IFA Animal Health Chairman Bert Stewart said IFA has written to the Department of Agriculture this week in relation to new cattle tag supplier arrangements, outlining that the Department must be able to guarantee farmers that the new system will deliver a tagging and identification system that meets all the requirements of farmers.
He said, “IFA has reiterated the strong view to the Department that the arrangements for the supply of tags and the identification of cattle in Ireland, and the robustness of the system, are critical components of our traceability system. This is fundamental to maintaining and developing high value markets for our produce and vital in the effective control and eradication of disease from our national herd”.
The IFA Animal Health Chairman said IFA has outlined the key requirements for farmers including the most competitive and effective approach for the supply of tags and diagnostic testing, reduced loss rates, the provision of a top class service and helpdesk facility to farmers, and a guarantee of total security and absolute confidentiality from all approved suppliers.
IFA has made it clear that, under the new system, it is essential that the Department can guarantee that tags and associated services will be supplied to farmers on time and in line with farmers’ requirements.
“The Department needs to set out the penalties involved for approved suppliers failing to process and deliver tags and services on time to farmers and the recompense for farmers in such circumstances. IFA is very concerned that under the new approval process, farmers could be left waiting for tags until late 2016 or early 2017. Such a major delay could seriously undermine the current robust tagging and identification system. IFA is demanding that the Department must guarantee that tags are delivered to farmers on time.”
Bert Stewart said the Department needs to insist that approved suppliers must supply tags with a loss rate of less than 3% as opposed to the 7% specified by the Department in their approval document. In addition IFA is demanding that approved suppliers must be required to supply replacement tags within 24 hours of a request from the keeper and not 3 days as specified by the Department.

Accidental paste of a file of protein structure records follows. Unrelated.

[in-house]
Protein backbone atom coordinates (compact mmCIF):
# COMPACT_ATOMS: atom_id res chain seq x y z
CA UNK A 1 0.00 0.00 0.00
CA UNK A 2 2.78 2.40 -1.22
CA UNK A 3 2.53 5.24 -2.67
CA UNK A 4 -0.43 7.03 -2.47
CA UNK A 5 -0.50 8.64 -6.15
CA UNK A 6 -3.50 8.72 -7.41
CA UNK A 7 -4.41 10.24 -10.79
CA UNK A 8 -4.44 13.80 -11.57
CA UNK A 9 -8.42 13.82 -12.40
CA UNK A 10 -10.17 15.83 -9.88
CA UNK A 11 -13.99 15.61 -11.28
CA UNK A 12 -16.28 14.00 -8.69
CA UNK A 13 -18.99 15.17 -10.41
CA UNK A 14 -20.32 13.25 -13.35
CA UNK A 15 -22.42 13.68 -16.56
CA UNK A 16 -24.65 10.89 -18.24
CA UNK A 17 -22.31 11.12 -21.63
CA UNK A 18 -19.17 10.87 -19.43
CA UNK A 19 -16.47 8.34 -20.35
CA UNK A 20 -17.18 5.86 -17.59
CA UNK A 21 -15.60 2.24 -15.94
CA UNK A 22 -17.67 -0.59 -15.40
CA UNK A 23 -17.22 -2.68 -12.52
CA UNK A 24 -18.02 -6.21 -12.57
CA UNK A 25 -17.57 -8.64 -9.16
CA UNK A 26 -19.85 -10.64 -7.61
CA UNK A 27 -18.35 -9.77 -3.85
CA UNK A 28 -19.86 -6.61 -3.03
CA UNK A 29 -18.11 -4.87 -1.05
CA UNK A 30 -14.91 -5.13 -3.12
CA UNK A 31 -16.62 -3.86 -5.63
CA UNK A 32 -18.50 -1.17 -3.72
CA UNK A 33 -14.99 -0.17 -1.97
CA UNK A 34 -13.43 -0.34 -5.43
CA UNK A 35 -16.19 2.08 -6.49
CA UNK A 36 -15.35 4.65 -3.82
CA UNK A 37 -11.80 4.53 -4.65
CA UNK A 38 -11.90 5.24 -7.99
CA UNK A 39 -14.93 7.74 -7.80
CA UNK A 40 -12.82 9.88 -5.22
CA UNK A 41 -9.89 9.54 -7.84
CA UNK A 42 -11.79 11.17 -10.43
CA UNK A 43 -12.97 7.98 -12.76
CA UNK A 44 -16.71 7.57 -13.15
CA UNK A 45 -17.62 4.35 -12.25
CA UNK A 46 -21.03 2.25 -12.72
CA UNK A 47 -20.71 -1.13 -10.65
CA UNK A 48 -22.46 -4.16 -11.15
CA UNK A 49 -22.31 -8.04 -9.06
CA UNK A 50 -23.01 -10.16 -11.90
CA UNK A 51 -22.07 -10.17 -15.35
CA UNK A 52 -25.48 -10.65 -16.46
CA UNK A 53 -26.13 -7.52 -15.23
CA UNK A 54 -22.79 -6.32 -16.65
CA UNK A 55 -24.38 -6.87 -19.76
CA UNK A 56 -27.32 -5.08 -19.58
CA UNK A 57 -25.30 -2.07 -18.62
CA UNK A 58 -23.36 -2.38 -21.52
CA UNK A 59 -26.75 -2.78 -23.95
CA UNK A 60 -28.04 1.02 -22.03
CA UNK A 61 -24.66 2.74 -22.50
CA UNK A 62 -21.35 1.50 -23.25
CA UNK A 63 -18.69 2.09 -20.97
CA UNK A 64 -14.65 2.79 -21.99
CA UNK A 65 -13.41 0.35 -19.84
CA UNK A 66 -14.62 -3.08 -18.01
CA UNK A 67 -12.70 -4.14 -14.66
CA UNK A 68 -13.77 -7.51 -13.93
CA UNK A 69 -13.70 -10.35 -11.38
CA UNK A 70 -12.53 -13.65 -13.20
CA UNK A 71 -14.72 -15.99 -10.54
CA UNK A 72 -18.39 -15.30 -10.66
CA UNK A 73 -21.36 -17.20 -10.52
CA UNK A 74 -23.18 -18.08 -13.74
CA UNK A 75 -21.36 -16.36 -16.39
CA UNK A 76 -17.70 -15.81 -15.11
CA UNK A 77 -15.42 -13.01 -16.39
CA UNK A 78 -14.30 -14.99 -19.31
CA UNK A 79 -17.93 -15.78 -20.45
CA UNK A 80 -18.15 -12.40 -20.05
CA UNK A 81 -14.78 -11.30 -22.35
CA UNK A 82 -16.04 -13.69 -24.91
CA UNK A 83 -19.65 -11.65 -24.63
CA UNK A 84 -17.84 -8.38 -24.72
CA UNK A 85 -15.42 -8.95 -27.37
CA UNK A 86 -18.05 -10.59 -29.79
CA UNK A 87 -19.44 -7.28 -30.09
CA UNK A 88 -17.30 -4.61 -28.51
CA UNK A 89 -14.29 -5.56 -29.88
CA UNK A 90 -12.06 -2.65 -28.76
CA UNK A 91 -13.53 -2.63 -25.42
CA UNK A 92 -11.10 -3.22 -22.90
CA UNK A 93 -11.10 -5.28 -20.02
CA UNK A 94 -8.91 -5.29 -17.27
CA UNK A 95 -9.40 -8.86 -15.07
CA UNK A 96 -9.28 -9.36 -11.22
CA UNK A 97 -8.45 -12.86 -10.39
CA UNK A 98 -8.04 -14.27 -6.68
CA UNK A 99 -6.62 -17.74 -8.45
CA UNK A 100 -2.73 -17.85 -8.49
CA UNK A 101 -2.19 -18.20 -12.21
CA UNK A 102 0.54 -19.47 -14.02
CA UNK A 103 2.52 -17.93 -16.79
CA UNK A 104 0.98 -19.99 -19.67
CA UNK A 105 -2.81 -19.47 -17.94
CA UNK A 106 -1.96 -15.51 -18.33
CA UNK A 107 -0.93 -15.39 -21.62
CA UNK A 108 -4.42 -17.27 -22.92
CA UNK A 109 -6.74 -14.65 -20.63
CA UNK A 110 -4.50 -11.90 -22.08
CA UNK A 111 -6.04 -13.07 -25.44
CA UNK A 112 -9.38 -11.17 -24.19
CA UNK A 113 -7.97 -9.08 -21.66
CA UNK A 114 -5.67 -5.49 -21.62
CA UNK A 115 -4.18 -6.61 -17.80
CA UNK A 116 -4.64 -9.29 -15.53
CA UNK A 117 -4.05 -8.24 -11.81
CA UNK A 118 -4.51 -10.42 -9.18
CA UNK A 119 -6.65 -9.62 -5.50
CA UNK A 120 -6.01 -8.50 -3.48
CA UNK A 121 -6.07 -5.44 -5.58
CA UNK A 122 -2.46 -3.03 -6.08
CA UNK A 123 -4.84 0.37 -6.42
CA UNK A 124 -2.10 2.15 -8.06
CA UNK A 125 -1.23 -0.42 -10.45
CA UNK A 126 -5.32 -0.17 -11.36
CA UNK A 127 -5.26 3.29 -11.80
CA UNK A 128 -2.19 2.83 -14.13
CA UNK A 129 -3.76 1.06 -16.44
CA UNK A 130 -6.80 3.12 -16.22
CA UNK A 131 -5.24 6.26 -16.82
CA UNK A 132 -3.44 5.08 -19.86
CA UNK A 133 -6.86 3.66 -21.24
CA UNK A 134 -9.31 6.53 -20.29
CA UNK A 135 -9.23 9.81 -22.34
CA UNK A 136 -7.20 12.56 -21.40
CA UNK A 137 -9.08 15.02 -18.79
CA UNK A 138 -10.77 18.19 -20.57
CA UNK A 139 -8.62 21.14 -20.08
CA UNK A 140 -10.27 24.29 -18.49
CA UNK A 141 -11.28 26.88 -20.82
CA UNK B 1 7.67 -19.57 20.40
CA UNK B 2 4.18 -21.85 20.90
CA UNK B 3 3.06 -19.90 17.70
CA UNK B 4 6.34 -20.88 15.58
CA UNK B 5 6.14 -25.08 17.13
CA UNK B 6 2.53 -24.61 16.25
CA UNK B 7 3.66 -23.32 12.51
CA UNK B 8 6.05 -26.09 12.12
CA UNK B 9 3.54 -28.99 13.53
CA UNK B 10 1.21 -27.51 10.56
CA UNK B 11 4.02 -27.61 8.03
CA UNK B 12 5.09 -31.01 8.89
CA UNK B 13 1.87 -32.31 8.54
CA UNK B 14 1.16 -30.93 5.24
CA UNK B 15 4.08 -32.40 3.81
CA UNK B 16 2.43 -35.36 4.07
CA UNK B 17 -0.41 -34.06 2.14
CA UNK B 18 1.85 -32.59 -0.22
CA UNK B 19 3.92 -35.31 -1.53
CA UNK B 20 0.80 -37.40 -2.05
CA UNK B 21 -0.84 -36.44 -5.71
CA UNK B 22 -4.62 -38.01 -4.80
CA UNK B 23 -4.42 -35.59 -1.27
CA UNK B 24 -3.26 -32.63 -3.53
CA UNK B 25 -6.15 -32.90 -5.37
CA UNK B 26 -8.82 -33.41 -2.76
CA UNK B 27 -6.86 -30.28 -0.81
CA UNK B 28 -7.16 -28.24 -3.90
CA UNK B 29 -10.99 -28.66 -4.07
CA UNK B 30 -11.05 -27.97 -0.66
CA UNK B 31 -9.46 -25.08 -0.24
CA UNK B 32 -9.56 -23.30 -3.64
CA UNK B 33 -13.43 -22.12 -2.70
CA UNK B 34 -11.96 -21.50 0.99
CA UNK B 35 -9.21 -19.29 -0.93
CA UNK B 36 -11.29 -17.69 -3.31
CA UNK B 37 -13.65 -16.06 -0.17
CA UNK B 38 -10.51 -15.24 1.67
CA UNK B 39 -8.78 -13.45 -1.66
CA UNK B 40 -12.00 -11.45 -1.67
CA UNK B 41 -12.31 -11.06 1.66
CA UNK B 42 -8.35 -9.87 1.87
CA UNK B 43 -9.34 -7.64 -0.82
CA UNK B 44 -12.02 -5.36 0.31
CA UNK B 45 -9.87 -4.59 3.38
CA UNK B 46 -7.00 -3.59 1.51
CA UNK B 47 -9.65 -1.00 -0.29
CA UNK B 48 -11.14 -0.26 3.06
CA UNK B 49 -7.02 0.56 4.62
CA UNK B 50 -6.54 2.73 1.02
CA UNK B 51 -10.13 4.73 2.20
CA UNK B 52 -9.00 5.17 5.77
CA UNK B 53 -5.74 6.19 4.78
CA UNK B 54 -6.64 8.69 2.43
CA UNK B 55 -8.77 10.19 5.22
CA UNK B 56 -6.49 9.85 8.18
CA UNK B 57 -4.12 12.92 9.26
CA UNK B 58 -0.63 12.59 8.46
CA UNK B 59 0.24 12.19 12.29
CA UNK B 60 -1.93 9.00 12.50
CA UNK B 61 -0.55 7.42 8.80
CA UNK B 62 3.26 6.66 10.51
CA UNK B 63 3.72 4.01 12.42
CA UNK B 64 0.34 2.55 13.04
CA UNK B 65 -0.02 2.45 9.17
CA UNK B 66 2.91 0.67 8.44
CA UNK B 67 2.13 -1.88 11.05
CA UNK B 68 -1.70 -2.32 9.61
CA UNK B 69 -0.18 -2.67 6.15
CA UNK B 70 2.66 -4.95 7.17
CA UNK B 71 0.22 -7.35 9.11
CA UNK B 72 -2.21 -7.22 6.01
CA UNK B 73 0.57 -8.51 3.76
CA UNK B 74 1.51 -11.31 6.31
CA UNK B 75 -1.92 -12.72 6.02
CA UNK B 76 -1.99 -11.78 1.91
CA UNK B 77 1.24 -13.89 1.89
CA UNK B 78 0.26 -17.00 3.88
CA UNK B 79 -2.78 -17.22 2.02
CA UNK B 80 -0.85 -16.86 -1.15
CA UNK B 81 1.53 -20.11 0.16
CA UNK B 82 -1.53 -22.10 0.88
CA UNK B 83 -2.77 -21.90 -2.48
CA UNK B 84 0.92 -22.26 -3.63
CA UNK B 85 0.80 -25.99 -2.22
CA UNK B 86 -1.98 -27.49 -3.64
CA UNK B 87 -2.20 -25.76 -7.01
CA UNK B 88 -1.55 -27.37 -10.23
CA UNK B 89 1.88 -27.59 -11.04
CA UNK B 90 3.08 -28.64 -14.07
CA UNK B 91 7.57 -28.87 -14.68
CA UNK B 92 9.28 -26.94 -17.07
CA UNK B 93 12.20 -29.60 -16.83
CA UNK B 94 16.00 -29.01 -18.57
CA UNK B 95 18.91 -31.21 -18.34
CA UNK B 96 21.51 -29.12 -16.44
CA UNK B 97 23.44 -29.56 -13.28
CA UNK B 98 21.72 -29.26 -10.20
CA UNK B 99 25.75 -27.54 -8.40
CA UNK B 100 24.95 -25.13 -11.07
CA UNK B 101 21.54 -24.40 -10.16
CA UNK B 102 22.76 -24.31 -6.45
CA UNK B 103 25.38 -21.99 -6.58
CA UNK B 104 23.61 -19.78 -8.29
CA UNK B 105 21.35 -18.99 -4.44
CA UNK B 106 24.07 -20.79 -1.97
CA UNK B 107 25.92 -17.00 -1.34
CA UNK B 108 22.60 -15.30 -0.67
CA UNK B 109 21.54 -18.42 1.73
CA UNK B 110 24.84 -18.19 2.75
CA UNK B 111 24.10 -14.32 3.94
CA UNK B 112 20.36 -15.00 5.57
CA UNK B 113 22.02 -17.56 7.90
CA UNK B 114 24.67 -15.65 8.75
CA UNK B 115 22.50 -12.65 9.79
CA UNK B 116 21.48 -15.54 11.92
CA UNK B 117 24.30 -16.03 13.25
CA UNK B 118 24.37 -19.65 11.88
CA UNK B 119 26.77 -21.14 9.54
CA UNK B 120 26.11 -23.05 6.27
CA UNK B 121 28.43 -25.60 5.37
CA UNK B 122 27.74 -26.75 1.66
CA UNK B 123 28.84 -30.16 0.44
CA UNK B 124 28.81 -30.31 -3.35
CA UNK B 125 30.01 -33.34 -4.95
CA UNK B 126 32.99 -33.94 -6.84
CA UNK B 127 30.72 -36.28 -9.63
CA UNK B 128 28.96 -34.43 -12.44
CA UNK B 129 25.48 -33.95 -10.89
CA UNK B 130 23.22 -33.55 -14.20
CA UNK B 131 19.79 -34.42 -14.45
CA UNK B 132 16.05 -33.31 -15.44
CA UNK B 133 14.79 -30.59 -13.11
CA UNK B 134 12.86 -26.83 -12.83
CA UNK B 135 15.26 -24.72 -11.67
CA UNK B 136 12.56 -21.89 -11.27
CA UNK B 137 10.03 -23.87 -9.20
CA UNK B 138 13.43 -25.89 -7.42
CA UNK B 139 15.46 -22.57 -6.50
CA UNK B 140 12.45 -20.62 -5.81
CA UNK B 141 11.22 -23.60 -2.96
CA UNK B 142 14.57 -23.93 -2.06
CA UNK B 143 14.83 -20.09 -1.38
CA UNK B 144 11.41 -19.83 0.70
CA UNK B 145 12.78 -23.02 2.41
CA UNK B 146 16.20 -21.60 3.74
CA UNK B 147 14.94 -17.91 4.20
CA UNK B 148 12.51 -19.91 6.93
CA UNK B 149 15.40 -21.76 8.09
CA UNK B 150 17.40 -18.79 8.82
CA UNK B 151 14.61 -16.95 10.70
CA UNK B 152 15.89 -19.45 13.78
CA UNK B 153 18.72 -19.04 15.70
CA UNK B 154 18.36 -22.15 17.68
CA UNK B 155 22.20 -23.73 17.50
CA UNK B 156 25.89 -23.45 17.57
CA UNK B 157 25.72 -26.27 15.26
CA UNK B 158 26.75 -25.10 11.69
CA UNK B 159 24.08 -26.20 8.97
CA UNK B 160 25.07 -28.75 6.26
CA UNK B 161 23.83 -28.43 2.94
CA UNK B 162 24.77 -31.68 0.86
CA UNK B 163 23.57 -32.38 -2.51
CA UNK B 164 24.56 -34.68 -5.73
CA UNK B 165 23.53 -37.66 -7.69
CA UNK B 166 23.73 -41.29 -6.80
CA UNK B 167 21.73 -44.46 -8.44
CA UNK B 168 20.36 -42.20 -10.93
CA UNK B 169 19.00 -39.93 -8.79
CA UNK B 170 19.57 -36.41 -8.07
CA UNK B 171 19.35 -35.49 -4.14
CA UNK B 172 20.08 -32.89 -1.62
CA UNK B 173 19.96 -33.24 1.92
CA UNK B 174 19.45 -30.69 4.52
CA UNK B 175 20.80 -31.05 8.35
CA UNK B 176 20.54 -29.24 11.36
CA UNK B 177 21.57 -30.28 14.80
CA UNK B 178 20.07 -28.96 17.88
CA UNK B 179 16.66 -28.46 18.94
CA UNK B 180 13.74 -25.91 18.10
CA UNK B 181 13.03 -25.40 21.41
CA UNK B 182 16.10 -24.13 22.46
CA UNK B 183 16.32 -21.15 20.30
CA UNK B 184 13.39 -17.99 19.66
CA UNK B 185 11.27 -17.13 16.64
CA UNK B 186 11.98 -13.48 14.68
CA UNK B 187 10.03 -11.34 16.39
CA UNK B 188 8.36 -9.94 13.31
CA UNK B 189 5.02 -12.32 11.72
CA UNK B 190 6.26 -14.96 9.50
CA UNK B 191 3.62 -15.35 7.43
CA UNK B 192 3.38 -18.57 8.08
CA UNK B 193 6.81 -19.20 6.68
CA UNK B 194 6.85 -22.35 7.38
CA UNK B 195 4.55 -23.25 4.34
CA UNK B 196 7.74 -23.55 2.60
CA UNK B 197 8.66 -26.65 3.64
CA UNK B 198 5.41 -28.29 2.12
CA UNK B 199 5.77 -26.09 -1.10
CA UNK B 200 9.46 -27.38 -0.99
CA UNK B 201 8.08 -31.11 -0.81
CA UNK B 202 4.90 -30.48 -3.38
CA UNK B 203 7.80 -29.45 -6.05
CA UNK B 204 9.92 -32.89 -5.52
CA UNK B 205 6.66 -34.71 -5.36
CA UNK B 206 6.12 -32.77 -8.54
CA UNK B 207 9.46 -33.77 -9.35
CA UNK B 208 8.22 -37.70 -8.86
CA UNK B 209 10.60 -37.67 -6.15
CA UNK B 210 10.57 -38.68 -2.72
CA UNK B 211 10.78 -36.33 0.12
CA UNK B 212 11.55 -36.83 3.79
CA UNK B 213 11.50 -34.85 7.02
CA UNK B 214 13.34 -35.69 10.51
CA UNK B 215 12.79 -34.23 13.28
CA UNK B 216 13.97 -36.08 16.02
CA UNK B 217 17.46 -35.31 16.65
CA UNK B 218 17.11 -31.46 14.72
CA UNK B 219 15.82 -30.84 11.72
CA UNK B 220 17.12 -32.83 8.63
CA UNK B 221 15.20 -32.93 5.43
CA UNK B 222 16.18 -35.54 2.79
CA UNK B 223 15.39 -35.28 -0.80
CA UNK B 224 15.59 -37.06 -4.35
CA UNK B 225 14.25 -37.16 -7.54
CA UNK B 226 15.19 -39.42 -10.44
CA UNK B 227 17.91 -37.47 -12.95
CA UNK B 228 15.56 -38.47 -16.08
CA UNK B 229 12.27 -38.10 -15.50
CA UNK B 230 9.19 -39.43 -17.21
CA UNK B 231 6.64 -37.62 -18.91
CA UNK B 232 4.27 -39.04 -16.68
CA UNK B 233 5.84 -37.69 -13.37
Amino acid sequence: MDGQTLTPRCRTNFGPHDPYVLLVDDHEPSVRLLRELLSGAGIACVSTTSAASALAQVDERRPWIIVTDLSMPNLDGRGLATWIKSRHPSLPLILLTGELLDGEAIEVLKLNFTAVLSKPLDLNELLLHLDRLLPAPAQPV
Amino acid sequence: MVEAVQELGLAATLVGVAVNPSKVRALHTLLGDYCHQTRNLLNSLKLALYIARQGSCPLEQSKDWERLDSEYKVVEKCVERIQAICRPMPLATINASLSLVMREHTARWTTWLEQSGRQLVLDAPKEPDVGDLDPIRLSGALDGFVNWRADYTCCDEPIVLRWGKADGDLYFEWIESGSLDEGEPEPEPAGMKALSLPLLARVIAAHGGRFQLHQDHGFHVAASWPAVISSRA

The IFA Animal Health Chairman said the Department must guarantee that the new system will not allow some tag supply companies to cherry pick the market by targeting larger herds and, in turn, price discriminate against smaller herd owners.
He said the security of the tissue tag and sample is essential. In addition, he said the Department must be able to guarantee farmers that there will be adequate competition in terms of the number of laboratories available at the most competitive price to analyse both BVD and genotype samples from farmers regardless of the approved tag supplier they use.
IFA is insisting that the Department must be in a position to assess and guarantee farmers that electronic readers associated with approved electronic tags meet acceptable standards in terms of accuracy of reading and other requirements.
Bert Stewart said it is important that the Department ensures that the new policy and process is open, transparent and fair to all tag supply companies who wish to apply for approval to supply tags and associated services to the Irish market. The process must prioritise quality and security of the tags and associated services, which must be independently and expertly evaluated as well as guaranteeing that the costs to individual farmers will be kept to a minimum and will not increase.